Even though I reconciled my faith, it was sometimes difficult to keep encouraged, and the thing that got me through was looking into the eye of a dragonfly. I know that sounds strange, so I’ll explain. By my second year of quarantine, I didn’t know how I was going to continue. I didn’t know why God had let me live if I was just going to be ill and isolated. My questions boiled up inside until I came to a breaking point. At that time, I was only able to go outside the house if there weren’t any running cars or lawnmowers or tractors around–and as long as no one was burning ditches or spraying crops. The conditions were right, so I cut across the fields and walked to an isolated lake behind the house. I sat down on the bank and watched the dragonflies darting over the water. When I was little, I used to try to catch dragonflies, but they were always too quick for me. As I sat and watched them that day, I felt desperation rising up in my soul. I cried out to God, “Is this all there is? Will things ever get better? Do you you even know what’s happening? Do you even care? Are you even there?”

As I watched the dragonflies, I prayed, “Lord, if you love me–if things are going to be okay–make a dragonfly land on my finger.” I sat and waited, but nothing happened. Eventually, I walked back to the house feeling foolish. I thought about the verses telling us not to put God to the test, and the verses about faith being the evidence of things not seen. I tried to convince myself that I was all right, but truthfully, I wasn’t. I had desperately needed that sign–and it hadn’t come.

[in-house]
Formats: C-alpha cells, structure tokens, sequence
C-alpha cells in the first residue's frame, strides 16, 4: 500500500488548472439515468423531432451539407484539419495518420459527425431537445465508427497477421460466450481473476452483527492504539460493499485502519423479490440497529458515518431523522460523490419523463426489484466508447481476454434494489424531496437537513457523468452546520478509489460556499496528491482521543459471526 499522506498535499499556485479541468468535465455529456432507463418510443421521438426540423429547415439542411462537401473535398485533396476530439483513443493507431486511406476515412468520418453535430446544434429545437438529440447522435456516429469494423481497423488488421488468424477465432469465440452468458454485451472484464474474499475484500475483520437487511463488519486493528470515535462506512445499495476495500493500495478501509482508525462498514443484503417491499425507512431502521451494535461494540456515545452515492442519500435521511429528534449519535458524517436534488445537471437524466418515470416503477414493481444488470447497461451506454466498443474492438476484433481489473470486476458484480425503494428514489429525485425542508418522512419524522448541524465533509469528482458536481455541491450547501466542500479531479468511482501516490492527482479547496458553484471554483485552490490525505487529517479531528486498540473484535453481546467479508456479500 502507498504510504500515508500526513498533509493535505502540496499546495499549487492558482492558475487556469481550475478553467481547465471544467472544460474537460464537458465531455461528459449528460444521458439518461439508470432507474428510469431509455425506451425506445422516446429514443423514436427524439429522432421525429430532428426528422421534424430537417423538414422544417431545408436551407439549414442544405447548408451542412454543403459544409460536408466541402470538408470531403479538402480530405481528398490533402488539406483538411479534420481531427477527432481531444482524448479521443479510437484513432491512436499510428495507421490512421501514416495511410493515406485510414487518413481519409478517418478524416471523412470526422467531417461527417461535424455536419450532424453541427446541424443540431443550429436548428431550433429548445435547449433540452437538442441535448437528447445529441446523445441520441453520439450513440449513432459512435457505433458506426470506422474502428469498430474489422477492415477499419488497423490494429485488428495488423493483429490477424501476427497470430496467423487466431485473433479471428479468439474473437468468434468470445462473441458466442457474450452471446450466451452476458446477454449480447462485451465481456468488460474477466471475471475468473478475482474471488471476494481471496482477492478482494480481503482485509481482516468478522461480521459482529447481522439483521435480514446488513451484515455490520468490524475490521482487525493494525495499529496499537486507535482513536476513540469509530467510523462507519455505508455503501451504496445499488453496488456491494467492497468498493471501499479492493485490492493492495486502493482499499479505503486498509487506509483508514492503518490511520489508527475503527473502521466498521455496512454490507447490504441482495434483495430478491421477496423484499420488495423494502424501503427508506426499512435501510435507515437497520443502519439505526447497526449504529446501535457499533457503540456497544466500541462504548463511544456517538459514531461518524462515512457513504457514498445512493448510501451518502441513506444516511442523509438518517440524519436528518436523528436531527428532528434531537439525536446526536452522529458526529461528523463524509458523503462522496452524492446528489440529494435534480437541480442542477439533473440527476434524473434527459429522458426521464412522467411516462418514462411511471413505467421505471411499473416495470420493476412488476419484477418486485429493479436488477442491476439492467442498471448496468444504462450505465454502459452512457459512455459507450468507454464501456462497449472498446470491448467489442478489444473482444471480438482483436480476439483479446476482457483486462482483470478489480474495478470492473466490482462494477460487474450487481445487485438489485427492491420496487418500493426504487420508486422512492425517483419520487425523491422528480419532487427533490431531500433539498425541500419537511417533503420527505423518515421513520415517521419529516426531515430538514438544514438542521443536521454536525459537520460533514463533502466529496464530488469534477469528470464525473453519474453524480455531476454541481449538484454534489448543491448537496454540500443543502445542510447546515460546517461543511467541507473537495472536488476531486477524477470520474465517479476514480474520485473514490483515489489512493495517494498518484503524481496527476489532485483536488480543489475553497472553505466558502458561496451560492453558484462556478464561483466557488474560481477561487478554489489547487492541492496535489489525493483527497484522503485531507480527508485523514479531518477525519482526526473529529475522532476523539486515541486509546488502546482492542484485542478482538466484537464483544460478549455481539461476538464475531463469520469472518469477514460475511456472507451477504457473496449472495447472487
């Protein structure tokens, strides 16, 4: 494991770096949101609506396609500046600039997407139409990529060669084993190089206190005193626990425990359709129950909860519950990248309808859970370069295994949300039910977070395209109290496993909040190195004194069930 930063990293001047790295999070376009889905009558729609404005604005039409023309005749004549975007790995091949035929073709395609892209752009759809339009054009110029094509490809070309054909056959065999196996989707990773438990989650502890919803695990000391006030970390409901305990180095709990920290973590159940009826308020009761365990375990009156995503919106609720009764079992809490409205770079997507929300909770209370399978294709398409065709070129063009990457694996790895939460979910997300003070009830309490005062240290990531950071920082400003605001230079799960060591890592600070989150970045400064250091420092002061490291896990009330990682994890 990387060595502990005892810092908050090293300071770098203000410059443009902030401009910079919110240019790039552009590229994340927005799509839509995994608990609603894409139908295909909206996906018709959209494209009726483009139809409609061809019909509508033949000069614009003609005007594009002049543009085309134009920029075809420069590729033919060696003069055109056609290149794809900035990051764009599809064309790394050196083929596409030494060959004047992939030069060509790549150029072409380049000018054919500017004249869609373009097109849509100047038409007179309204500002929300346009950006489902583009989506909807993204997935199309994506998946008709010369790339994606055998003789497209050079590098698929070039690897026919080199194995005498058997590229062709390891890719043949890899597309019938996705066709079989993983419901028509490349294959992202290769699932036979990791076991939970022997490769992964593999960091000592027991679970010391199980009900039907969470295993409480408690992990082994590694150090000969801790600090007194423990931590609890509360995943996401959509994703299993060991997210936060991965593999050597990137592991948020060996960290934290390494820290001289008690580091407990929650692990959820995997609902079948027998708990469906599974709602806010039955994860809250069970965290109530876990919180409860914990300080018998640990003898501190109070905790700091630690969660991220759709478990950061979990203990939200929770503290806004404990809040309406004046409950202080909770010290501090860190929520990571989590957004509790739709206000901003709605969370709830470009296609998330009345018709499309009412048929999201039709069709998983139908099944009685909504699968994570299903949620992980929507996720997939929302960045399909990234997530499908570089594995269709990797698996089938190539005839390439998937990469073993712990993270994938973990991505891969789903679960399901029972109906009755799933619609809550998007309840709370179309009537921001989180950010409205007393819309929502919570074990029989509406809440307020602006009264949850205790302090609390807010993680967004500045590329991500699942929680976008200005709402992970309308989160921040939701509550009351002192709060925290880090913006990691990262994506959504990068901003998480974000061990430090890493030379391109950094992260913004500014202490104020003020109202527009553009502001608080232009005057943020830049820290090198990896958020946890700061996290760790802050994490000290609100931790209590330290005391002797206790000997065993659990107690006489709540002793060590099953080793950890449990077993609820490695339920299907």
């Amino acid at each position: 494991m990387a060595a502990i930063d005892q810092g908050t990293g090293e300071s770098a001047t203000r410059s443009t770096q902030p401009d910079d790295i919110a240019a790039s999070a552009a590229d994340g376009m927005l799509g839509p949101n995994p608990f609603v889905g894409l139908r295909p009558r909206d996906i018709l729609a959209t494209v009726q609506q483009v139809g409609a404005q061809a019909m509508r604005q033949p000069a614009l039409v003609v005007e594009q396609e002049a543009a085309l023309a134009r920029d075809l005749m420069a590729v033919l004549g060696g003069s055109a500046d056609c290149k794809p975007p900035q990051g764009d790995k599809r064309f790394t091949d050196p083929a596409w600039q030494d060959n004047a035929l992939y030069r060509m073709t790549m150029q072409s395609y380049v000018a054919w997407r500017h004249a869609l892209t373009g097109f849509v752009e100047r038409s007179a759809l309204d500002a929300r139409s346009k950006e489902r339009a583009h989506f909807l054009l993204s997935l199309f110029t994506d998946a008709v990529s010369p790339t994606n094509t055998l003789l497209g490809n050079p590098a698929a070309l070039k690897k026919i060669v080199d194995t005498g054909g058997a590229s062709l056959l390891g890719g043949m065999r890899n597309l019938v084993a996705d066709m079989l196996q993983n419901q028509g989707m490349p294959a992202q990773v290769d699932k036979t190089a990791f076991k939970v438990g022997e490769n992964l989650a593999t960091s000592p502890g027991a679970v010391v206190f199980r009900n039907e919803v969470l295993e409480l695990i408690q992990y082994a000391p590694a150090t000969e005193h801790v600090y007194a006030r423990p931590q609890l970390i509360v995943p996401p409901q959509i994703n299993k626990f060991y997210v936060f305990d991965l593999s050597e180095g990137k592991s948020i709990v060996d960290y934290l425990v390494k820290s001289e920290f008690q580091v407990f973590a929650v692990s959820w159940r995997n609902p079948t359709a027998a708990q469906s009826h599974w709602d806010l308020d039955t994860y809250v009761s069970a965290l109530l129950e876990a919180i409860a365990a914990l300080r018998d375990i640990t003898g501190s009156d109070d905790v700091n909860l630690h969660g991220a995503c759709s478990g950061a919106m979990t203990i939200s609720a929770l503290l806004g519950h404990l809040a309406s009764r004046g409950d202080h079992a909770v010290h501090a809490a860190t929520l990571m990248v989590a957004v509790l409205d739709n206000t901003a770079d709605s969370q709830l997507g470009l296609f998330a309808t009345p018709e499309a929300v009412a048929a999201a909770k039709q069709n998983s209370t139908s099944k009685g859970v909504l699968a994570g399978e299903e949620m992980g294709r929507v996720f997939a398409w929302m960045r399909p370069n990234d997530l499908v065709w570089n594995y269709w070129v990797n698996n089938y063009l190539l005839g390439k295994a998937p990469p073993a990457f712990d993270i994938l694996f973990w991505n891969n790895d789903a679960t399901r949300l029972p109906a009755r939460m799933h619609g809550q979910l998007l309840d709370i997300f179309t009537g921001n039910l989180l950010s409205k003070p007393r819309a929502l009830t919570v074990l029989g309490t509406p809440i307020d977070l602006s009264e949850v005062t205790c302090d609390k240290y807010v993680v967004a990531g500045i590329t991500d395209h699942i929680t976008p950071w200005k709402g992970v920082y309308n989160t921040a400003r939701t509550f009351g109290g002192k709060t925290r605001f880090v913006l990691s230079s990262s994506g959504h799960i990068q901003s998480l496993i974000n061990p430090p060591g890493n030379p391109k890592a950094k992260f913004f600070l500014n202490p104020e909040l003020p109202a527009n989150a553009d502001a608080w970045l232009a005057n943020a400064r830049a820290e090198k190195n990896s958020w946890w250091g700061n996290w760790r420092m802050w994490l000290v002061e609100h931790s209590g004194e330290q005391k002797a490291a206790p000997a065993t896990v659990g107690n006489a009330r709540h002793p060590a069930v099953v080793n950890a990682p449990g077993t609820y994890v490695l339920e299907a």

The next day, conditions were right again (no running lawn mowers–etc) so I ventured out into the yard. As I walked by a bush, I saw something blue. I went closer and realized it was a giant dragonfly. I had never seen one so big. It’s wing span was at least 5 inches wide. I expected it to dart away when I approached, but it didn’t. It was hanging upside down, and it looked dead. I reached out to nudge it, and it climbed onto my finger. I’ve never been more shocked. I pulled my hand back with the dragonfly clinging to my finger, and I remembered my prayer from the day before. A wave of overwhelming gratitude washed over me. This was the sign I had prayed for–the sign I so desperately needed. I went over and sat on the steps and looked at the dragonfly. It was stunning. I studied it’s huge wings and bright blue body. I expected it to fly away any second, but it clung to my finger like it was glued in place. I brought the dragonfly up to my face and looked at its eyes. I’ve never seen anything more beautiful. A dragonfly’s eye isn’t dead-looking–it looks like swirling liquid. If you’ve ever seen a rainbow in a puddle of gasoline–that’s what a dragonfly’s eye looks like. It swirls and shimmers with purple and blue tints. It’s breathtaking. I sat there for several minutes looking at the dragonfly–enjoying its beauty–and then I said, “Lord, if you really sent this dragonfly to tell me that you love me and that everything’s going to be okay, you can let it go now.” Immediately, the dragonfly flew off my finger and zipped over the roof of the house.

After that day, I endured five more years of quarantine, but they weren’t as hard as the first two. You ask me how I got through my illness and quarantine, and the truth is that I looked into the eye of a dragonfly and knew that I was loved.

I hope that you enjoy my blog, and that through its posts you find encouragement and most of all–hope.

Thank you for reading!